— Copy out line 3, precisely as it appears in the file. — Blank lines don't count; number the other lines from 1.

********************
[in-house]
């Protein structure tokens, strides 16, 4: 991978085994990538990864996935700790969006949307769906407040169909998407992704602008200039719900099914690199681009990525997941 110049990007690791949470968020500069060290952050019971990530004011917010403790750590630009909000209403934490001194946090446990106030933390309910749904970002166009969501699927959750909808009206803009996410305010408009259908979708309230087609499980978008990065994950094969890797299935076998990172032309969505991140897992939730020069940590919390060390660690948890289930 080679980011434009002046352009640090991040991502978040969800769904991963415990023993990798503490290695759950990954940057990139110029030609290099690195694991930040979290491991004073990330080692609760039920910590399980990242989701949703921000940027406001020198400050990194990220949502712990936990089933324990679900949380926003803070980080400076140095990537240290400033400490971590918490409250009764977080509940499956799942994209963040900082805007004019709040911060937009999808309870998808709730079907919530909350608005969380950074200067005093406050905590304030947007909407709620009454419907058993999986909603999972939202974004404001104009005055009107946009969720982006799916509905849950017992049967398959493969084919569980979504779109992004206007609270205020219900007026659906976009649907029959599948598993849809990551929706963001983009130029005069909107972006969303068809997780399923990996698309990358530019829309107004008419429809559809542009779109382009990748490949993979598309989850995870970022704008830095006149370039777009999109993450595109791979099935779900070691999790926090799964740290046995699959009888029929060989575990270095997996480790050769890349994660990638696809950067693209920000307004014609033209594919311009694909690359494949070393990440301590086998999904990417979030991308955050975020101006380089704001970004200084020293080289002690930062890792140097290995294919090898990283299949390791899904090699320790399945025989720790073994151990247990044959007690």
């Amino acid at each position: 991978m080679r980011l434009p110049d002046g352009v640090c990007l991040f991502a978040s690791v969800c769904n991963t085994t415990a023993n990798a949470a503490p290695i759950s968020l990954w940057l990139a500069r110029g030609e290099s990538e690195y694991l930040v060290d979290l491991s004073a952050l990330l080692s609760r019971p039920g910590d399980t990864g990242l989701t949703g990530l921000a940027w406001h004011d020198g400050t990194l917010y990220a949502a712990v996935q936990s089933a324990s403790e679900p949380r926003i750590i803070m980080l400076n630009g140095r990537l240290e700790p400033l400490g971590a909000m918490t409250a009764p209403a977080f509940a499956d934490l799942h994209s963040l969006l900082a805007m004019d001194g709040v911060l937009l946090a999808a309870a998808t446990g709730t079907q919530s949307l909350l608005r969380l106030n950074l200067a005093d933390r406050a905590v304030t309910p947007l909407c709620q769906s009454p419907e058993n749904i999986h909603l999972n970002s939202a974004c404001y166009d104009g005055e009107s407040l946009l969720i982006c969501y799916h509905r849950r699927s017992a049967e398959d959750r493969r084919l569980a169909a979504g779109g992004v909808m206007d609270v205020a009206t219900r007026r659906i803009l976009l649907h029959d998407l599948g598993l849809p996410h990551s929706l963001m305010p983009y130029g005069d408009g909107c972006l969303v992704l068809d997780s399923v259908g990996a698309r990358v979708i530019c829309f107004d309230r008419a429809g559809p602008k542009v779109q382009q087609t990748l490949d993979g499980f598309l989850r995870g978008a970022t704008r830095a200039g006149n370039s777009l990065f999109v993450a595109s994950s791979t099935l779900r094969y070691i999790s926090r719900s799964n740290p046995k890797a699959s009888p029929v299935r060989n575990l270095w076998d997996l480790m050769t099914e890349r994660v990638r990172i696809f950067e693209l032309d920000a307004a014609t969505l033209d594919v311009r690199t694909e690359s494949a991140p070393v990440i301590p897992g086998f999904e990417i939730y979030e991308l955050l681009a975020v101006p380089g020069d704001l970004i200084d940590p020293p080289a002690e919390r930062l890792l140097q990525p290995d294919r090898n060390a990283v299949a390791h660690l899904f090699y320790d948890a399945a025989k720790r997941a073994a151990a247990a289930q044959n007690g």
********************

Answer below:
């Amino acid at each position: 991978m080679r980011l434009p110049d002046g352009v640090c990007l991040f991502a978040s690791v969800c769904n991963t085994t415990a023993n990798a949470a503490p290695i759950s968020l990954w940057l990139a500069r110029g030609e290099s990538e690195y694991l930040v060290d979290l491991s004073a952050l990330l080692s609760r019971p039920g910590d399980t990864g990242l989701t949703g990530l921000a940027w406001h004011d020198g400050t990194l917010y990220a949502a712990v996935q936990s089933a324990s403790e679900p949380r926003i750590i803070m980080l400076n630009g140095r990537l240290e700790p400033l400490g971590a909000m918490t409250a009764p209403a977080f509940a499956d934490l799942h994209s963040l969006l900082a805007m004019d001194g709040v911060l937009l946090a999808a309870a998808t446990g709730t079907q919530s949307l909350l608005r969380l106030n950074l200067a005093d933390r406050a905590v304030t309910p947007l909407c709620q769906s009454p419907e058993n749904i999986h909603l999972n970002s939202a974004c404001y166009d104009g005055e009107s407040l946009l969720i982006c969501y799916h509905r849950r699927s017992a049967e398959d959750r493969r084919l569980a169909a979504g779109g992004v909808m206007d609270v205020a009206t219900r007026r659906i803009l976009l649907h029959d998407l599948g598993l849809p996410h990551s929706l963001m305010p983009y130029g005069d408009g909107c972006l969303v992704l068809d997780s399923v259908g990996a698309r990358v979708i530019c829309f107004d309230r008419a429809g559809p602008k542009v779109q382009q087609t990748l490949d993979g499980f598309l989850r995870g978008a970022t704008r830095a200039g006149n370039s777009l990065f999109v993450a595109s994950s791979t099935l779900r094969y070691i999790s926090r719900s799964n740290p046995k890797a699959s009888p029929v299935r060989n575990l270095w076998d997996l480790m050769t099914e890349r994660v990638r990172i696809f950067e693209l032309d920000a307004a014609t969505l033209d594919v311009r690199t694909e690359s494949a991140p070393v990440i301590p897992g086998f999904e990417i939730y979030e991308l955050l681009a975020v101006p380089g020069d704001l970004i200084d940590p020293p080289a002690e919390r930062l890792l140097q990525p290995d294919r090898n060390a990283v299949a390791h660690l899904f090699y320790d948890a399945a025989k720790r997941a073994a151990a247990a289930q044959n007690g």